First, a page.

intersect over the freeway.)

DECEMBER 3rd

7:00 p.m.: A news advisory was released announcing that the mayor was extending
enforcement of the limited curfew area until 7 a.m. on Saturday, December 4th.33

DECEMBER 4th

Noon: The mayor signed the proclamation terminating the civil emergency.34

DECEMBER 6th

The City Council adopted a resolution confirming the Mayoral Proclamation of Civil
Emergency and the civil emergency orders that were subsequently issued. The resolution
was adopted by a 6-3 vote, with the opposition comprised of Councilmembers Conlin,
Licata and Steinbrueck.35




29
   Local Proclamation of Civil Emergency Order 3 (2 nd Revised), December 2, 1999
30
   “Weekly Activity Log”, memo from Kirk Phillips to Jackie Campbell, December 7, 1999
31
   “Mayor Paul Schell Reduces Boundaries of Limited Curfew Area in Downtown Seattle [News
Advisory]”, December 2, 1999
32
   “Clarification: Boundaries of Limited Curfew Area in Downtown Seattle [News Advisory]”, December
2, 1999
33
   “Mayor Paul Schell Extends Limited Curfew Area Until 7 a.m. Saturday [News Advisory]”, December 3,
1999
34
   Mayoral Proclamation Terminating Civil Emergency, December 4, 1999
35
   Resolution 30099, adopted December 6, 1999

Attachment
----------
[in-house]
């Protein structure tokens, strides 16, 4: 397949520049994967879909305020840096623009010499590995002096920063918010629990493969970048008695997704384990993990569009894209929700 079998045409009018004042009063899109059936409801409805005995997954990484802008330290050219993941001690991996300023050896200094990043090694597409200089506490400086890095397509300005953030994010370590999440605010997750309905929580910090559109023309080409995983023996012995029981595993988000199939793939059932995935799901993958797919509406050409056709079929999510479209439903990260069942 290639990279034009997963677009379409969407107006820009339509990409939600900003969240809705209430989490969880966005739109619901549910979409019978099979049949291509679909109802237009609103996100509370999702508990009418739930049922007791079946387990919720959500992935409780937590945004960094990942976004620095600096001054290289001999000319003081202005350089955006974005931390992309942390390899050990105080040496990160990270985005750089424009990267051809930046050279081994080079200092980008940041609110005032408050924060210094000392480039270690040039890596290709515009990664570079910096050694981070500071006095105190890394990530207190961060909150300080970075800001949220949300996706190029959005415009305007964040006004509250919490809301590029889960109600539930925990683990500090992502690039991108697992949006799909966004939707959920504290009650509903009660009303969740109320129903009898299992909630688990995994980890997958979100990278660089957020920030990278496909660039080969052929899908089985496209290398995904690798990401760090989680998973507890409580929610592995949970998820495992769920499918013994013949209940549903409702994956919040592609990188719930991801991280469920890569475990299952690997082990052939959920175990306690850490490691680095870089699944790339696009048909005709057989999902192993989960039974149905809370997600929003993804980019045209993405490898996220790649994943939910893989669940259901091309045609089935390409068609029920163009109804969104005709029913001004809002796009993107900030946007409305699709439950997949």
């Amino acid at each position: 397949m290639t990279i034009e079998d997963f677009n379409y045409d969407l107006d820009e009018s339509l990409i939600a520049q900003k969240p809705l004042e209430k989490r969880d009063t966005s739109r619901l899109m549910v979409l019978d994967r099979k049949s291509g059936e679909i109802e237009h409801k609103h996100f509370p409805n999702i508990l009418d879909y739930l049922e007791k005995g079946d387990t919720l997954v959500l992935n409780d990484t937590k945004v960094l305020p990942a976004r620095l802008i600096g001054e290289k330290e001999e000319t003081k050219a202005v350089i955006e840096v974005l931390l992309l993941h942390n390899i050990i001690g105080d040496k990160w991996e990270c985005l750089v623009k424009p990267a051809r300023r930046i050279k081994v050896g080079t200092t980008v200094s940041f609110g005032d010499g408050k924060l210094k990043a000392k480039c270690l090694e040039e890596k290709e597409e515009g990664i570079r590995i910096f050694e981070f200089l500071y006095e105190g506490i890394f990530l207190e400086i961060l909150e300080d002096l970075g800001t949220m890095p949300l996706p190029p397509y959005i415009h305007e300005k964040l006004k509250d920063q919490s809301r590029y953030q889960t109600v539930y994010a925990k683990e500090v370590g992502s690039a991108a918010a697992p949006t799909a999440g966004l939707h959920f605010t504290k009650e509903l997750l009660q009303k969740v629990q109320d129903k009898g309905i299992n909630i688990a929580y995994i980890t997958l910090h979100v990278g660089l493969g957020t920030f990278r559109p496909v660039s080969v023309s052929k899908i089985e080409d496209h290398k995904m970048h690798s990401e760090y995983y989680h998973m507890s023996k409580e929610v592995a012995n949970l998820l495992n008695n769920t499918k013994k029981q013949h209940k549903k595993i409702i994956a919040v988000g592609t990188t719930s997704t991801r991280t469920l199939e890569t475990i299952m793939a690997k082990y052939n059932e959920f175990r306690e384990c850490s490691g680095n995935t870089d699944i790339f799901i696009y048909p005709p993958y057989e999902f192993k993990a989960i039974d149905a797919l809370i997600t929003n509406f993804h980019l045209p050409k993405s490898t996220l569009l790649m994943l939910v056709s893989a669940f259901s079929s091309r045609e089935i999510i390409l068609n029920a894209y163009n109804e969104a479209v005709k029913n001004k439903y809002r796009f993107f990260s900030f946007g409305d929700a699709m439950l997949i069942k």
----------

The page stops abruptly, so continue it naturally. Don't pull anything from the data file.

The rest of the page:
Staff Report to WTO ARC Operations Panel: Declaration of Emergency                        Page 4 of 8
What was the intent of each order?
Proclamation by the governor of a State of Emergency

Under the State of Emergency, the governor directed state agencies and departments “to
utilize state resources and to do everything possible to assist the affected political
subdivisions in an effort to respond to and recover from the event.” The proclamation
also ordered the Washington National Guard into active service.36

Mayoral Proclamation of Civil Emergency

The mayor signed the Proclamation of Civil Emergency “as a result of WTO-related
demonstrations that turned violent in downtown Seattle.”37 The Proclamation states that
the Mayor “determined that these circumstances result in or threaten to result in death or
injury to people, or the destruction of property, or the disruption of local government” to
the extent that extraordinary measures were necessary.38 In a state of civil emergency,
the Mayor has the power to make a variety of proclamations to protect public welfare.